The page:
Education Class vs. COMP 250

Photo by Rachel Lodwick

After attending my composition class, I went directly to my education class where I noticed a key difference between the two: the formation of the desks. William Mangrum’s composition class was first set up in rows of desks and then we rearranged it as one giant circle, whereas in Susan Martinez’s education class we are arranged in small groups. Although it is a small difference, it has drastically changed how the class interacts with one another. In my education class, we mainly discuss topics in our small groups rather than with the class. While this allows for us to interact closely with a few people, it doesn’t let us interact with everyone in the class. There are still some people in my education class that I can recognize, but I do not know their names. This is completely different from Mangrum’s class where I know all of my fellow scholars and can interact with them outside of class as well. Despite the different interactions I have with my classmates in each class, I am still able to focus and gain new knowledge in both of these classroom environments. The circle arrangement provides for a richer classroom discussion, whereas the small group arrangement allows for deeper relationships to be formed with classmates. Although they have different positive aspects, neither of these arrangements are wrong because they both promote discussions with our peers and help us to better understand the topics presented during class.

The Importance of Art Education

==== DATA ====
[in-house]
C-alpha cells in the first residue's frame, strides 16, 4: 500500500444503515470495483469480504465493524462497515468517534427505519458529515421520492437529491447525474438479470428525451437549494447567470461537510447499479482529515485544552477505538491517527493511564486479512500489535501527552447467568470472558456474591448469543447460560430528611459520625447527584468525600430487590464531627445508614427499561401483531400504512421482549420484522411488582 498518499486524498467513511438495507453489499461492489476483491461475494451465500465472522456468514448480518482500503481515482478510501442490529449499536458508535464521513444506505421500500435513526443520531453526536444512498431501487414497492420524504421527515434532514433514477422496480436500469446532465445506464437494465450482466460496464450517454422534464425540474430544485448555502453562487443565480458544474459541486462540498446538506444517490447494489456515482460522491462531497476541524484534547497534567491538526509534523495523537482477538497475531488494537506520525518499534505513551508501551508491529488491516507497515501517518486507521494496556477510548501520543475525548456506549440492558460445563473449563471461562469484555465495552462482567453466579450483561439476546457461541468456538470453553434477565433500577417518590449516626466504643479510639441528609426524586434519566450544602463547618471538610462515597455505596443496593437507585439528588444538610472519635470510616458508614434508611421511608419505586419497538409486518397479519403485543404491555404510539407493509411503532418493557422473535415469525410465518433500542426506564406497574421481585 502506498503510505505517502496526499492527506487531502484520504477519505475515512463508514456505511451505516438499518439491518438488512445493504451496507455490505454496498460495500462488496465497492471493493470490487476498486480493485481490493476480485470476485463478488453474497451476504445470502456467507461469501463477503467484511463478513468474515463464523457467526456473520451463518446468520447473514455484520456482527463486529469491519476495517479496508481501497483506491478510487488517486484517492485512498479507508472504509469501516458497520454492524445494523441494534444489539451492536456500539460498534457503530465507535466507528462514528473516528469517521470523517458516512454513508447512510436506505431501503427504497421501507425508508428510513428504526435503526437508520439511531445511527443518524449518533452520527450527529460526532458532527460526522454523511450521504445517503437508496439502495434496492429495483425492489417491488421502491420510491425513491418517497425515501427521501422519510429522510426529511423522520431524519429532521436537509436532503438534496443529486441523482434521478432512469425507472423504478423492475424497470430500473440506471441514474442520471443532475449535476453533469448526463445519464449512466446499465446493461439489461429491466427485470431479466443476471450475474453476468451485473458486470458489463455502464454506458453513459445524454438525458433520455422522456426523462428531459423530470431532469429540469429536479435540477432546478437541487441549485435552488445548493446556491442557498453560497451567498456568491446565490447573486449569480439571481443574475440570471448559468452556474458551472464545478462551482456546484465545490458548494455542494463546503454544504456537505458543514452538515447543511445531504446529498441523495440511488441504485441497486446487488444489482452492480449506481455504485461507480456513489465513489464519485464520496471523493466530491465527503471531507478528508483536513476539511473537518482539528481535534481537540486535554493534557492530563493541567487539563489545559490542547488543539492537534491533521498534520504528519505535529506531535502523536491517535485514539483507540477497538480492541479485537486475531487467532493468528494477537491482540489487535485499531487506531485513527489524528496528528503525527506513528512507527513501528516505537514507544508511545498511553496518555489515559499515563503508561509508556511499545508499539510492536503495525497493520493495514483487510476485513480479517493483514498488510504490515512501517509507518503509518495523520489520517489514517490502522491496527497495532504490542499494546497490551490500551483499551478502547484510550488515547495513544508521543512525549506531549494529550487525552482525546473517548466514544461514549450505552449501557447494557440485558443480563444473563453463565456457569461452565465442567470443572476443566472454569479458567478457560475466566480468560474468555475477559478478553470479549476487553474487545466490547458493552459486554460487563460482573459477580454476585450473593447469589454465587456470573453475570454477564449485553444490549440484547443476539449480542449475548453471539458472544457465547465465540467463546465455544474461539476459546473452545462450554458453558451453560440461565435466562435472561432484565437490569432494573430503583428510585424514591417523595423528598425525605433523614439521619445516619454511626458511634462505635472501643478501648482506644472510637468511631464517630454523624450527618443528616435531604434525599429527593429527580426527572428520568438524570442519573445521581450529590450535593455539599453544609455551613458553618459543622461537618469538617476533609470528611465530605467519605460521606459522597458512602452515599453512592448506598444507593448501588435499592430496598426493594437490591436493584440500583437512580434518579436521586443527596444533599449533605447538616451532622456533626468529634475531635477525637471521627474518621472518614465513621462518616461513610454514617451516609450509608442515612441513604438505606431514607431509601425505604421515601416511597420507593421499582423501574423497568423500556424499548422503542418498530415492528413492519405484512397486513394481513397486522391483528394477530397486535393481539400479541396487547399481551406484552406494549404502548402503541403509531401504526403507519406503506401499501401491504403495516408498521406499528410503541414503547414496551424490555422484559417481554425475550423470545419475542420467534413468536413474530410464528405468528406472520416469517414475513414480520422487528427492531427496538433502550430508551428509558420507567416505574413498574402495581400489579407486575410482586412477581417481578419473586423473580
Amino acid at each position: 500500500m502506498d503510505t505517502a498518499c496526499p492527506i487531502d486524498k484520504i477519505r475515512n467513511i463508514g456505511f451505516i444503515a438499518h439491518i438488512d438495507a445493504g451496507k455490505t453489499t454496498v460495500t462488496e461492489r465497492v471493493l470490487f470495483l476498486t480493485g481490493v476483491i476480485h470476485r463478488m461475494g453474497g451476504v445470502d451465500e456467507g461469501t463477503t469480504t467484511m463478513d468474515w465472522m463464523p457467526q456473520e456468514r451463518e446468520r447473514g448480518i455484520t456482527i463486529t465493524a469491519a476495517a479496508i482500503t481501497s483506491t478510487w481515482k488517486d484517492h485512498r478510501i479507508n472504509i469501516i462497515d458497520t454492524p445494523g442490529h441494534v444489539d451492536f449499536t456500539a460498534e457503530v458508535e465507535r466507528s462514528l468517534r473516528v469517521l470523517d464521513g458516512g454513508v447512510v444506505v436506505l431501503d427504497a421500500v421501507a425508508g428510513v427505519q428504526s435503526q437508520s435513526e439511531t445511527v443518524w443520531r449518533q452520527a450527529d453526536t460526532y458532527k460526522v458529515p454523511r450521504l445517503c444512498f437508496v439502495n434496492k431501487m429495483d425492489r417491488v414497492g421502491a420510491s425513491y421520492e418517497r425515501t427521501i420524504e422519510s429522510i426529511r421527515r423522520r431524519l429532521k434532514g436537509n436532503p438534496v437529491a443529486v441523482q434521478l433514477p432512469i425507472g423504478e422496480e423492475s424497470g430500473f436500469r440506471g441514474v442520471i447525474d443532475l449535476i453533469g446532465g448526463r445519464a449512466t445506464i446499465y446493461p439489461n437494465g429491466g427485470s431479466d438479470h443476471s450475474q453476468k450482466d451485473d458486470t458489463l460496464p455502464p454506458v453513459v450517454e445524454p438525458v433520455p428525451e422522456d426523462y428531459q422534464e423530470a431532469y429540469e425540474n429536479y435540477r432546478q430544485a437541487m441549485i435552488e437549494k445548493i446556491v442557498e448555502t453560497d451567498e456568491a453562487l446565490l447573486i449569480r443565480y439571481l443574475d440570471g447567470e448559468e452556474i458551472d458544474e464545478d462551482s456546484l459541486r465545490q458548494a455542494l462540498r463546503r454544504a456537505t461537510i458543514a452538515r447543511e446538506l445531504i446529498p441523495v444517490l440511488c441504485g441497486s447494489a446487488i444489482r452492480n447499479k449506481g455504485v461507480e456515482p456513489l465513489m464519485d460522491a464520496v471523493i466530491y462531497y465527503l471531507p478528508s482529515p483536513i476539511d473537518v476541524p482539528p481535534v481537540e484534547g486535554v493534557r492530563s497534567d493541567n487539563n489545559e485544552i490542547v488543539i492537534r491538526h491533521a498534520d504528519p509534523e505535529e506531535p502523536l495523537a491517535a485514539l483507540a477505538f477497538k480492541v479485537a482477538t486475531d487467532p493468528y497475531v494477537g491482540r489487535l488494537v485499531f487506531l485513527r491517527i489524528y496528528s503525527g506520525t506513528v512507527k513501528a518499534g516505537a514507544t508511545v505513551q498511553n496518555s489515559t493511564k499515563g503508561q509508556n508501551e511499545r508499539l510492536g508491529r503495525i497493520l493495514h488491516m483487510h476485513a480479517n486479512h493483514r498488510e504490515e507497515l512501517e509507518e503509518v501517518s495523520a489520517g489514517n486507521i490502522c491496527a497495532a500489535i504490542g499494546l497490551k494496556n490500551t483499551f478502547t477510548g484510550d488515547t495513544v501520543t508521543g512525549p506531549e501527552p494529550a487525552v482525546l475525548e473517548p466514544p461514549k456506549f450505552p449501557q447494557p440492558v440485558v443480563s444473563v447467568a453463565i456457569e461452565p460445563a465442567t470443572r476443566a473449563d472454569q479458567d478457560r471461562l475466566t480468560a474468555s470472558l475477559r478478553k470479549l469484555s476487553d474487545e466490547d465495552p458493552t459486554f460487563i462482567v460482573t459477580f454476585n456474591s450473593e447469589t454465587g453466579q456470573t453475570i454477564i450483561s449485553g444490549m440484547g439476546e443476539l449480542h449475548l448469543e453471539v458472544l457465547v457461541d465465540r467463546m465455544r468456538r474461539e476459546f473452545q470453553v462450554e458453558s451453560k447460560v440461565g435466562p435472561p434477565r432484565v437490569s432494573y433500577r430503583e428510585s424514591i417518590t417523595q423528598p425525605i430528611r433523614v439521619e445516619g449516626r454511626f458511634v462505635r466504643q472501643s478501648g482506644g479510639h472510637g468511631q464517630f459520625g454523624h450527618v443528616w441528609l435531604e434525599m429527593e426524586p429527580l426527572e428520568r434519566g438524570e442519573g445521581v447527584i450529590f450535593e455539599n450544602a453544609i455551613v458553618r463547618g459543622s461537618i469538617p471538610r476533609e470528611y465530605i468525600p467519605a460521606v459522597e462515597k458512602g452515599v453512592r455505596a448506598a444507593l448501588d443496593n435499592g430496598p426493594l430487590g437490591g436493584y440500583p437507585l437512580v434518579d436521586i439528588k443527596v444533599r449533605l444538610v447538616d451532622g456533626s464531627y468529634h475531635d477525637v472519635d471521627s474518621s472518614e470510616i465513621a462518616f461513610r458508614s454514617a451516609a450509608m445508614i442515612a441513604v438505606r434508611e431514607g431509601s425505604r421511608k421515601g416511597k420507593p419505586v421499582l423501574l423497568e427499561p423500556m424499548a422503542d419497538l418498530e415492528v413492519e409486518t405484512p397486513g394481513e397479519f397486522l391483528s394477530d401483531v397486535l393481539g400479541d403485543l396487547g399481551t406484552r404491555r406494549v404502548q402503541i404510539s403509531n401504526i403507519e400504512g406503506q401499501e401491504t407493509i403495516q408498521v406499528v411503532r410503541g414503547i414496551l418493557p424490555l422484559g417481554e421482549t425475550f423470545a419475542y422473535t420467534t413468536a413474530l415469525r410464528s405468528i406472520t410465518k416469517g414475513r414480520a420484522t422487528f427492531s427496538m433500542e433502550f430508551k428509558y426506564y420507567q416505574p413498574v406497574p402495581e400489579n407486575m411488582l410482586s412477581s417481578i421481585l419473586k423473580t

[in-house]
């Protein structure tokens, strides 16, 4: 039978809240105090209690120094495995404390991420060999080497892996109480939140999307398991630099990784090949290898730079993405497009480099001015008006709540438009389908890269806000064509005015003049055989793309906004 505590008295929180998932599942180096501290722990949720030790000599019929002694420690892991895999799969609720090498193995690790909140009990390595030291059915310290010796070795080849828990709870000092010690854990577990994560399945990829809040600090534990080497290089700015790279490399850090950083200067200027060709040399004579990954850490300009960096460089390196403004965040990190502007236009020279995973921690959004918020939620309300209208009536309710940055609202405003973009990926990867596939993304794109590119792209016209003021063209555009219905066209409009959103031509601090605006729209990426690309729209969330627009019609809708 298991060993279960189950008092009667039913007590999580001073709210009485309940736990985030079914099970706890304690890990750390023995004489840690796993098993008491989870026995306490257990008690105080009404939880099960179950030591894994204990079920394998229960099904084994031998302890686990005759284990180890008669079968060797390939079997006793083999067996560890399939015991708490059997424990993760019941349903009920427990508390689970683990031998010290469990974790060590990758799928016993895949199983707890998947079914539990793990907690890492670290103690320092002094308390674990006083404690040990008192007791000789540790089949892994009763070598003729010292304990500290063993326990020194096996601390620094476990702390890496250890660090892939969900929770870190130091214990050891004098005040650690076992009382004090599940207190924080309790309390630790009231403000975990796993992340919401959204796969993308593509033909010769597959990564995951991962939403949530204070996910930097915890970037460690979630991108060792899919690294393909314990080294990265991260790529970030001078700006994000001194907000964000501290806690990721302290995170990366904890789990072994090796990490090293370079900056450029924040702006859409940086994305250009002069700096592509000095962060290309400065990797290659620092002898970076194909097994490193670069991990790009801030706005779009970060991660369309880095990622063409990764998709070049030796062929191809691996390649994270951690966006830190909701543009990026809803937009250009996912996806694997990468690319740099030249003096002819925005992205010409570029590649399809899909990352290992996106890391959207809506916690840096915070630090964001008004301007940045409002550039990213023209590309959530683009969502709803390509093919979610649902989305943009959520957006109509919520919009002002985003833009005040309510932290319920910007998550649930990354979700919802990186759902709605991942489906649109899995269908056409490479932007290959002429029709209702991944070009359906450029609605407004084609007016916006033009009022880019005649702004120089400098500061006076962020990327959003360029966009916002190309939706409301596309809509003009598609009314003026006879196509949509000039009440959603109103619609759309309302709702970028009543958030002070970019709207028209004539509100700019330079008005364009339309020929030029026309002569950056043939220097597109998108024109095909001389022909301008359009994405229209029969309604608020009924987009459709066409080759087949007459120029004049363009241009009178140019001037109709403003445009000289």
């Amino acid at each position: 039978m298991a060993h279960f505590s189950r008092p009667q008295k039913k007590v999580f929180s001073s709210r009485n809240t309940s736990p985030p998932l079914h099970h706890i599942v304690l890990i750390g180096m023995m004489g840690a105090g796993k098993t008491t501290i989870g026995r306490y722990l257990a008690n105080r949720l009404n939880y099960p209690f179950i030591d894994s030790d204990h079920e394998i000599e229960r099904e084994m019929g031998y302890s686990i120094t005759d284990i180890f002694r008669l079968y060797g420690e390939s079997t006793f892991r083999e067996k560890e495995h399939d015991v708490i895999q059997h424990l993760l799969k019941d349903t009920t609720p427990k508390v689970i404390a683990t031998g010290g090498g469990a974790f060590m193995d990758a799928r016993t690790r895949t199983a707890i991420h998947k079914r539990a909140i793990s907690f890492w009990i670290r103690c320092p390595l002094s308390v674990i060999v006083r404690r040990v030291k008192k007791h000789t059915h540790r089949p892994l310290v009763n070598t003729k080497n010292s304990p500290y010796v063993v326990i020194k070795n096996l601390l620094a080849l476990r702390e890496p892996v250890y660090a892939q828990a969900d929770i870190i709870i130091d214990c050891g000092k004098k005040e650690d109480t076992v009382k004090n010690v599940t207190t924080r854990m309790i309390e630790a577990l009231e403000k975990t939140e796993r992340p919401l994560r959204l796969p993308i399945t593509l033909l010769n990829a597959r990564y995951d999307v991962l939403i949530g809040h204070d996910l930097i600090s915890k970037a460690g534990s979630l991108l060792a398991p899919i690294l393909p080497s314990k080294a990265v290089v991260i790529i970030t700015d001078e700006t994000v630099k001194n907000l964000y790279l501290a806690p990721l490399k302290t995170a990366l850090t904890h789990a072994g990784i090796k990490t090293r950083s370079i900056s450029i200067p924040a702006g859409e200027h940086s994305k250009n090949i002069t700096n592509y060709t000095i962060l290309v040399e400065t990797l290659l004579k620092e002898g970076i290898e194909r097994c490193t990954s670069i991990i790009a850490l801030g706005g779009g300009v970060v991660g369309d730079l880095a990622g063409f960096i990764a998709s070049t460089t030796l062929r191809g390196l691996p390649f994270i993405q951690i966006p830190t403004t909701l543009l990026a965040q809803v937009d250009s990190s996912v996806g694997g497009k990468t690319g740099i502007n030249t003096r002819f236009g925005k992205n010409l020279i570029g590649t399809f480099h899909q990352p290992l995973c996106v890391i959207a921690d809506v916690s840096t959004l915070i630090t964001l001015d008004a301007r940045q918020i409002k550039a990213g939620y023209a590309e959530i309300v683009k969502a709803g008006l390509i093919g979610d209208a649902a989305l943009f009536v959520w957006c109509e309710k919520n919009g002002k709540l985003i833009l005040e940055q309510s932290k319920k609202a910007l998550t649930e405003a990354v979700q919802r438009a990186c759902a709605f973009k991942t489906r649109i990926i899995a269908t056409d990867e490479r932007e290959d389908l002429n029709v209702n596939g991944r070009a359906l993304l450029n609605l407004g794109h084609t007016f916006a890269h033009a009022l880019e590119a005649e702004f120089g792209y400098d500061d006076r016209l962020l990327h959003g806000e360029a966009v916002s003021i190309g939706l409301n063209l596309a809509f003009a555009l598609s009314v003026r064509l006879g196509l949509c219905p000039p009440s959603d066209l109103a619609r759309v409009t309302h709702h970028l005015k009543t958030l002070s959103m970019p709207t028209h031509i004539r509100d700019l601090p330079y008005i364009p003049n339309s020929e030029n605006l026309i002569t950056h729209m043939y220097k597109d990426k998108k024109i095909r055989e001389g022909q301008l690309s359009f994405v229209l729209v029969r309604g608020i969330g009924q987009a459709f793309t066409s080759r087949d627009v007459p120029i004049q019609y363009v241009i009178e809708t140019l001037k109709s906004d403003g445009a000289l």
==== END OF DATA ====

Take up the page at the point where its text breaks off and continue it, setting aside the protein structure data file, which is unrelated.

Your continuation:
Although there have been several studies that explain the importance of art in our school system, they are almost always the first classes to be cut out of the budget. This needs to stop. Art is not an activity that wastes time, it allows for children to think more creatively, become better problem solvers, and be more successful later on in life. I am not arguing that we should cut other core curriculum such as science, I am suggesting that we utilize both of them to our advantage. This inforgraph describes STEM (Science Technology Engineering Math) learning and uses it to show what happens when there is an art class added to the curriculum. With the addition of an art class, there is a balance between these modes of thinking and it allows the student to think with their whole brain rather than sections of it. They would not only be able to use deductive and inductive reasoning but they would also be able to use creative and critical thinking when it comes to problem solving. If art classes are cut from schools then students will lose the other half of their thinking and will cause them to be less advanced than their peers. Not only that, but the video at the bottom explains how art is creativity, problem solving, history, and culture. By taking away art classes, students lose this unique way of thinking about the world around them. Art helps us understand different cultures and teaches us how to adapt to unknown circumstances. These classes are necessary for the development of the human mind and should not be the first classes cut when the budget gets tight. Instead we should focus on a well rounded education and limit the spending of all classes, rather than giving too much money to one specific genre. Even if we don’t have all the materials needed for the class, at least we offer the class. We need well rounded young minds and the only way to accomplish this is by keeping all the classes including science, math, language arts, history, music, gym, and art.